Making predictions about the eight so-called "bubble" states is trickier. In the near term, the best bet is that prices will continue to rise, since there remains such a dramatic mismatch between supply and demand. CSW is forecasting 9% gains this year for the West Coast, 5% for New England, and 6% for New Jersey, New York and Pennsylvania. Phyllis Radding, a Coldwell Banker agent in the Westchester County, N.Y. town of Larchmont, says that for every home that goes on the market, there are 40 potential buyers. "The lack of inventory continues to be the big story," she says.
This dearth of inventory is easily explainable. In metropolitan Boston, New York City and L.A., there's not nearly enough property to meet the demand from people who want a suburban home within easy commuting distance of a downtown workplace. Compounding this problem has been the cautiousness of big home builders intent on avoiding the overbuilding of the late 1980s and early 1990s. Tim Eller, the incoming CEO of builder Centex, says his company has only a month's worth of inventory right now. "This is a much more disciplined industry today," Eller says. Any cooling off in states like California and Massachusetts is unlikely to be a reenactment of the severe downturns of the late 1980s and early 1990s.
The risks to real estate
Still, some break in the market is inevitable. Sooner or later there will come a tipping point when many house hunters decide that they're better off taking advantage of the soft rental market--at 9.9%, rental vacancy rates are the highest in 40 years, according to the Census Bureau--or moving to parts of the country where housing is cheaper. Something else to consider is the impact of a rising stock market. Yes, consumers are wealthier. Yet it's worth remembering that the run-up in home prices was precipitated in part by many investors' decisions to shift money out of stocks and into real estate. Now that stocks look safe again--the S&P 500 is up 40% since October 2002--USC's Gabriel expects "changes in portfolio allocation" to translate into softer demand for homes.
That said, any cooling off probably won't mean actual declines in home prices, but rather an extended leveling-off period--one in which home prices stay flat until there are more jobs created and more people getting pay raises. An outright decline is unlikely because the vast majority of homeowners would rather let their homes go unsold for months than lower their asking price.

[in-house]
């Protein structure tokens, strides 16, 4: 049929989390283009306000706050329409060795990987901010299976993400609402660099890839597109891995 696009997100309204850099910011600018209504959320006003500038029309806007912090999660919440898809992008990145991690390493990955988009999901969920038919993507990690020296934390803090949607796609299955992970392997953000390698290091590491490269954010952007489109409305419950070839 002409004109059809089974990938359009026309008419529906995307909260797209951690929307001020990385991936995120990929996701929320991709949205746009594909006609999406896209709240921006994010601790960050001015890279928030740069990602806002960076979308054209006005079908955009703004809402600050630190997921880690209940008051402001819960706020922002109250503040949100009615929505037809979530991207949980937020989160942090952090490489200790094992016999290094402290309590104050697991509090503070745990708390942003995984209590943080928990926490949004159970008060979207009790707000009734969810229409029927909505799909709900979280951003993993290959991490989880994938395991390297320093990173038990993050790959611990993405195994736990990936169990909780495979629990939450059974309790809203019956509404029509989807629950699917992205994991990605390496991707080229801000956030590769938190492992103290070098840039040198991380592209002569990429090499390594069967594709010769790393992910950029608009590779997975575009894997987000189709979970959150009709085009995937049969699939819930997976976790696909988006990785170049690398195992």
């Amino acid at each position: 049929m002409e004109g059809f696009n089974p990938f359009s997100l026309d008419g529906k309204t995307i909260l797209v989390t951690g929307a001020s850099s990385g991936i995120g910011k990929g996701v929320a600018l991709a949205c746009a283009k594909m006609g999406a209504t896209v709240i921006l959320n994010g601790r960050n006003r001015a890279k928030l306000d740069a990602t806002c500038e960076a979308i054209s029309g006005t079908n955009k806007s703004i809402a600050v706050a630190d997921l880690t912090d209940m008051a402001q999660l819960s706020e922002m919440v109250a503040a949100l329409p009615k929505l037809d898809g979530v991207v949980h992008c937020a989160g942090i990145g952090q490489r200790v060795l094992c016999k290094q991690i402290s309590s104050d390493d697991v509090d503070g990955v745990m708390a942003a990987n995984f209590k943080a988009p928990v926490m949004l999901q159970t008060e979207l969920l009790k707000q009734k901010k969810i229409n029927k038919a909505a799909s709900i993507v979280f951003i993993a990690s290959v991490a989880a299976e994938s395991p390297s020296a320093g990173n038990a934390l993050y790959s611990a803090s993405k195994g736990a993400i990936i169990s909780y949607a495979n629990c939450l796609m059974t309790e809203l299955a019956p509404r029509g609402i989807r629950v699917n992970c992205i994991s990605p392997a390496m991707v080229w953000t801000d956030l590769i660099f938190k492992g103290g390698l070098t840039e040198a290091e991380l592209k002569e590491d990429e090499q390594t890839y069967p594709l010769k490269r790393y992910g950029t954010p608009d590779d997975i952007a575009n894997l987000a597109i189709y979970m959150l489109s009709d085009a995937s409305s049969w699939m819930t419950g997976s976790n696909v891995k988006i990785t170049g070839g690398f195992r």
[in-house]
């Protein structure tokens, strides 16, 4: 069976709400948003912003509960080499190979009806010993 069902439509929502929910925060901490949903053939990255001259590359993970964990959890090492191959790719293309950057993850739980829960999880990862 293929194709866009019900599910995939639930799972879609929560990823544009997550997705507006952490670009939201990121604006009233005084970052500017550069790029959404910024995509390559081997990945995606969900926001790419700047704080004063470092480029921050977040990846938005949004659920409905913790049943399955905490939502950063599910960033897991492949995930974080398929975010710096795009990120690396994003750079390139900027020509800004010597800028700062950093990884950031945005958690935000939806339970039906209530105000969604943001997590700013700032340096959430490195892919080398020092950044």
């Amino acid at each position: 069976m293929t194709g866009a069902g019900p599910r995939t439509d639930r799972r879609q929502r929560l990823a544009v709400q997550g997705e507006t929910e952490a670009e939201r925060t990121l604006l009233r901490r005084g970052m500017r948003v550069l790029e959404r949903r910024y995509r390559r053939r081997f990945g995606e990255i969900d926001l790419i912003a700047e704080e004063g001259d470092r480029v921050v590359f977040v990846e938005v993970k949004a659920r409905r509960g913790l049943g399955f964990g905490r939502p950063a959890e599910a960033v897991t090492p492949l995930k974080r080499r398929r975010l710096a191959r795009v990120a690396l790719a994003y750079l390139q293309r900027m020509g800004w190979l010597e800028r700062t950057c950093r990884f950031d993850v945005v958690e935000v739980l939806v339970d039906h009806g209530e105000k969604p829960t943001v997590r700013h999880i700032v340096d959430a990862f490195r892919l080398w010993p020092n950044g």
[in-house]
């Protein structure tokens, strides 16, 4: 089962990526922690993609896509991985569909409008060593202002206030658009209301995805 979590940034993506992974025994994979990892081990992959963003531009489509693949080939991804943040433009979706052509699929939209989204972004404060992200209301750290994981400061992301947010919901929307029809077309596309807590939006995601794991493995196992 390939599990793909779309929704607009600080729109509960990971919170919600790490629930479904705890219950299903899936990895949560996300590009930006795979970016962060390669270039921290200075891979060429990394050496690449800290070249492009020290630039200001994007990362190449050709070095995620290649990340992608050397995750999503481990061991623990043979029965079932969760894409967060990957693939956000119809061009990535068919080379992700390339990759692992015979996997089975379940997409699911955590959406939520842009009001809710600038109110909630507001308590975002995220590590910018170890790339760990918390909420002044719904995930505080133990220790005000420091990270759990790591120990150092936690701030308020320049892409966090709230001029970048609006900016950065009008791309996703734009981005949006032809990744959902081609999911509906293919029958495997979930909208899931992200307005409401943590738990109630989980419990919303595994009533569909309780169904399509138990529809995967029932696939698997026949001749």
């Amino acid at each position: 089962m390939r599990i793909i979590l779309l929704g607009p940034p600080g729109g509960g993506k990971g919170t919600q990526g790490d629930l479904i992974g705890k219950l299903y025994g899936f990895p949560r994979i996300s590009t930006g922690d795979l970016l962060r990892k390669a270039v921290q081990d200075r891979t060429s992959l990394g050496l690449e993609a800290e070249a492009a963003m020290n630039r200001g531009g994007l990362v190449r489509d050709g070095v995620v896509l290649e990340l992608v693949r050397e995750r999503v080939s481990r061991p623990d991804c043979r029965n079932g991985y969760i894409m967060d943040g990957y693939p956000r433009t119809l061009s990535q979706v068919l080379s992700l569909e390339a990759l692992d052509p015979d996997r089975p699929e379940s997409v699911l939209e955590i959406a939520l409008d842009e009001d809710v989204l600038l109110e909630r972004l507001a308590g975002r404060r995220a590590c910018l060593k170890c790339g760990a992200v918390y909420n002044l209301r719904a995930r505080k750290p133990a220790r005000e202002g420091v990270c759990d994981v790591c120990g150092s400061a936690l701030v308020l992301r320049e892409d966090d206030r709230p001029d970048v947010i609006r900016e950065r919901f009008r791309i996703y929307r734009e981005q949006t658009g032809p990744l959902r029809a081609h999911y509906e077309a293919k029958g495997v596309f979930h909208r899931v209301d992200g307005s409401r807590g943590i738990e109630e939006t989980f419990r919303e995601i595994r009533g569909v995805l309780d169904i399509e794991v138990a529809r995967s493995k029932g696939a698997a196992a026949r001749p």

What about interest rates? If you're a buyer whose monthly mortgage payment limit is $1,900, a rise in the 30-year mortgage rate from 5.5% to 7.5% reduces the size of the mortgage you can afford from $330,000 to $270,000. While lost buying power would impact the housing market, higher rates cut both ways. If you're a would-be seller and 30-year mortgage rates were to rise to 7.5%, you might pull your home off the market rather than give up your comparatively cheap 5.5% mortgage. That, of course, would further constrain supply, partially offsetting house hunters' lost buying power. In fact, Case contends that the sharp price declines experienced by cities such as Boston and L.A. 15 years ago had little to do with the mortgage rate spike that occurred in the late 1980s--or even with the huge price run-up in the years preceding. He attributes those declines to steep regional job losses that coincided with the downturn in home prices. That's why Case isn't worried about a price collapse this time around.
Too great expectations
While a market correction wouldn't necessarily result in lower home prices, it would force many Americans to rethink their retirement planning. The recent housing boom may be leading some Americans to save less, knowing their home's value is appreciating faster than their mutual funds. Indeed, Case and Shiller have found that people expect their homes to appreciate 12% to 15% a year over the next 10 years. That's simply not realistic. "The fact is that in many markets in the country, housing is not a particularly strong investment vehicle," says Gabriel. Over the long term, he adds, "house prices increase at close to the rate of inflation--not much more, not much less."